I’m not going to ignore the fact that there’s bound to be a dip in readership because of the availability of illegal digital files, but I think low sales has more to do with the massive amount of entertainment choices available and the state of the economy than the availability of digital files. I strongly believe that most people want to reward and encourage comic book creation with their hard earned dollars, but dollars can only go so far… compared to a venti latte at Starbucks or a gallon of gas at Chevron, I still think a comic is pretty good value. Oh, and I never heard of coffee or gasoline being resold at inflated prices, have you? What is the going price of The Walking Dead#1 right now? $600? And that’s not for a digital copy, right?

How did you get involved with releasing your Elephantmen title on the ComiXology app so early? Did you go to them or vice versa?
RS: 
Those ComiXology chaps are increibly smart. They developed a relationship with us before bringing their software into the market. I was interviewed for their website about a year after Elephantmen #1 came out and shortly thereafter David Steinberger approached me about the possibility of using issue #1 as a sample issue to promote their app. I think David was aware that Elephantmen was already available on Go! comics and had perhaps heard me talk positively about digital comics on a couple of panels at shows.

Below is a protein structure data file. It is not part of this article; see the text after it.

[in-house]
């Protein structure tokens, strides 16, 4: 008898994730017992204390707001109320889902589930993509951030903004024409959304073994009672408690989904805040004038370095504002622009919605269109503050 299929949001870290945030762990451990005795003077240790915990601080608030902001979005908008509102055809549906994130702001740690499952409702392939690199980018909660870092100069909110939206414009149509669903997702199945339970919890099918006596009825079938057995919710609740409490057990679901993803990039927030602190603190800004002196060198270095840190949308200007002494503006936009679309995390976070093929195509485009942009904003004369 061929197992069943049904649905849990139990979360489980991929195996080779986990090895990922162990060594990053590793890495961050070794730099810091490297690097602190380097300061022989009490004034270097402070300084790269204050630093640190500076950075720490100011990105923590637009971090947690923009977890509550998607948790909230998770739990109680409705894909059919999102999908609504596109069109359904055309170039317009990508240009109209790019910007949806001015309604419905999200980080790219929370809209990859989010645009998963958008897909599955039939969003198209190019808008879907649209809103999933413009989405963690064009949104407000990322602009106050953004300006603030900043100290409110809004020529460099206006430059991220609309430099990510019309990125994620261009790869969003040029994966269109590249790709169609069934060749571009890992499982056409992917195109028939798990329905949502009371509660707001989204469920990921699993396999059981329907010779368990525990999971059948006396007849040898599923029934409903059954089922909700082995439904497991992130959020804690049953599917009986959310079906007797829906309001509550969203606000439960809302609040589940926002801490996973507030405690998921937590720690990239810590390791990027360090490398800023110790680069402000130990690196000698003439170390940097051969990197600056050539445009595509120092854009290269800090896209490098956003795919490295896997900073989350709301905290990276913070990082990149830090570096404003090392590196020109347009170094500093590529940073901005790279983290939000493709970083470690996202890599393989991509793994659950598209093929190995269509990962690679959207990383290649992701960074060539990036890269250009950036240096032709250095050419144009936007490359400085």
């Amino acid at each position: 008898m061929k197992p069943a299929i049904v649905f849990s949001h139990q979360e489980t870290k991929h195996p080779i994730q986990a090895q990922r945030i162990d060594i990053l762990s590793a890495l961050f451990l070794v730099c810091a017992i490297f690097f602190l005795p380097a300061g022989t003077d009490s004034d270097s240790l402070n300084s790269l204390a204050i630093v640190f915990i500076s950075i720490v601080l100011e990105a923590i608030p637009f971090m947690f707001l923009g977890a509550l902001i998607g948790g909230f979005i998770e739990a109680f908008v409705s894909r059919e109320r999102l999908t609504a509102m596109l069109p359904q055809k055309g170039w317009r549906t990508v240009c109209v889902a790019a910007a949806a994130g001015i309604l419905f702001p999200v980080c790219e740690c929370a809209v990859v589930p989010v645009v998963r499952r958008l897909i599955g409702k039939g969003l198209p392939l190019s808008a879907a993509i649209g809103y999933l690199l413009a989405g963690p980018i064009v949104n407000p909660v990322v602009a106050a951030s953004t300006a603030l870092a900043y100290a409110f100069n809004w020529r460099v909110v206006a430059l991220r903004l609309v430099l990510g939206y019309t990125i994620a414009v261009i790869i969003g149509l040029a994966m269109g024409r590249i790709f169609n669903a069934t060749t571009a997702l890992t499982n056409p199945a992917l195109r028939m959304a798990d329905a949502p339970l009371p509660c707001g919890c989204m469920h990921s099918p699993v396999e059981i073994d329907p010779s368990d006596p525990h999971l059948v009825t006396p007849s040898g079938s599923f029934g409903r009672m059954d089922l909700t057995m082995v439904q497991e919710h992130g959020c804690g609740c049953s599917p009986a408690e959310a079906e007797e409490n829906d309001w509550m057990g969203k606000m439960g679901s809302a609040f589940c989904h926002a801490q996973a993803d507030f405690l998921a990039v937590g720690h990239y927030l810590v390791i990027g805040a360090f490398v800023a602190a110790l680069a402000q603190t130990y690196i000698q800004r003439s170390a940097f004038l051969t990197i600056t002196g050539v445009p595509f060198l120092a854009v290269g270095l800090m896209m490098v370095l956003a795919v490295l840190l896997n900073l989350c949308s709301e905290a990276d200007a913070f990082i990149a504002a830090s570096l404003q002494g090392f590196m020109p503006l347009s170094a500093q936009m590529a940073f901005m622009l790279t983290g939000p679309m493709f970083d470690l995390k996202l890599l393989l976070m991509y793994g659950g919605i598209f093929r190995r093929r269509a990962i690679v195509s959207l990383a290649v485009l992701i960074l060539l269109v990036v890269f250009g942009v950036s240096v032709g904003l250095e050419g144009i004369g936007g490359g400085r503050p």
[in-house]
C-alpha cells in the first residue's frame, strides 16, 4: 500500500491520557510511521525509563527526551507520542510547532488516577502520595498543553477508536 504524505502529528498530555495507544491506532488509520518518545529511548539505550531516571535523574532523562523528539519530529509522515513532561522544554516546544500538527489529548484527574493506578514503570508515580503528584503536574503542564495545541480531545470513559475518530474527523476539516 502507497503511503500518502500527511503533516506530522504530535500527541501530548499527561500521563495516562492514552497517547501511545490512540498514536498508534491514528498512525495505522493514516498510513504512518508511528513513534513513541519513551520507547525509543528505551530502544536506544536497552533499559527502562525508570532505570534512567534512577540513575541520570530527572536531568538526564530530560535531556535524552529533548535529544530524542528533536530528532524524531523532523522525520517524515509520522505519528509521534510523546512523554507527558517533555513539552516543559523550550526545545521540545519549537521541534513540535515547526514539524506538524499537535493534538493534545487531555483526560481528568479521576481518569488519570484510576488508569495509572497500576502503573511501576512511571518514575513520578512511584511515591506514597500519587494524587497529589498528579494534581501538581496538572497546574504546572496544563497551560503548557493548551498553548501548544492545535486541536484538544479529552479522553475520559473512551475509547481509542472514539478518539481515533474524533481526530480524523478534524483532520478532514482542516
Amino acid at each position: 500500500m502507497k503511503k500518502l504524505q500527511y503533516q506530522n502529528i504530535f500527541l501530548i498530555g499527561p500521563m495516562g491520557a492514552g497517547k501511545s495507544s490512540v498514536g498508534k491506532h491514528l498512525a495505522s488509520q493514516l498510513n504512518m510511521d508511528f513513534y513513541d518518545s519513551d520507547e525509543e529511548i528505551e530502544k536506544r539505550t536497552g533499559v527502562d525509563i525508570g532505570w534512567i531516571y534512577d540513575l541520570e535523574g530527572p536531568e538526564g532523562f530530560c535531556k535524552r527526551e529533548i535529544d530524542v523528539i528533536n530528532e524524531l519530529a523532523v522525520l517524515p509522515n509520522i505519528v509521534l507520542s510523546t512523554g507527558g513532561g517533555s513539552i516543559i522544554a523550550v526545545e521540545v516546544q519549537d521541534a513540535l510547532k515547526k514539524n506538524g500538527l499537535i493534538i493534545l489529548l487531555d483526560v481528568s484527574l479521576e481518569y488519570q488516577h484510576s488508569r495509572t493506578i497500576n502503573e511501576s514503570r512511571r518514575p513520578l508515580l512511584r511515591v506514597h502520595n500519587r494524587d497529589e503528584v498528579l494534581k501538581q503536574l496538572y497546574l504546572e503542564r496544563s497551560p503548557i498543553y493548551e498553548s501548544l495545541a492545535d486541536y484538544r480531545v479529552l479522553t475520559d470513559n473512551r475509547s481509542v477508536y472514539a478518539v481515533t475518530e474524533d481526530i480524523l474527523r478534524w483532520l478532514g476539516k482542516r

Has the growth of digital lettering helped in the transition to producing comics for digital platforms?
RS: Of course! It’s easy to edit text and if the lettering and artwork have been saved as layers, it can be quickly reformatted for different screen formats.

Have you found the development of digital comics on the iPad has changed how you work? For example, does it display lettering or colouring differently? And do you alter how you layout the words on a page differently knowing it will be used digitally compared to in print?
RS: No, but I think lettering on a Mac (my personal computer of choice) HAS changed the way I work. The screen is the shape of a comic book panel, after all, not the size of a comic book page. Many artists work on Macs, using Cintiq tablets, so, whether they’re conscious of it or not, they’re working process has subtly altered.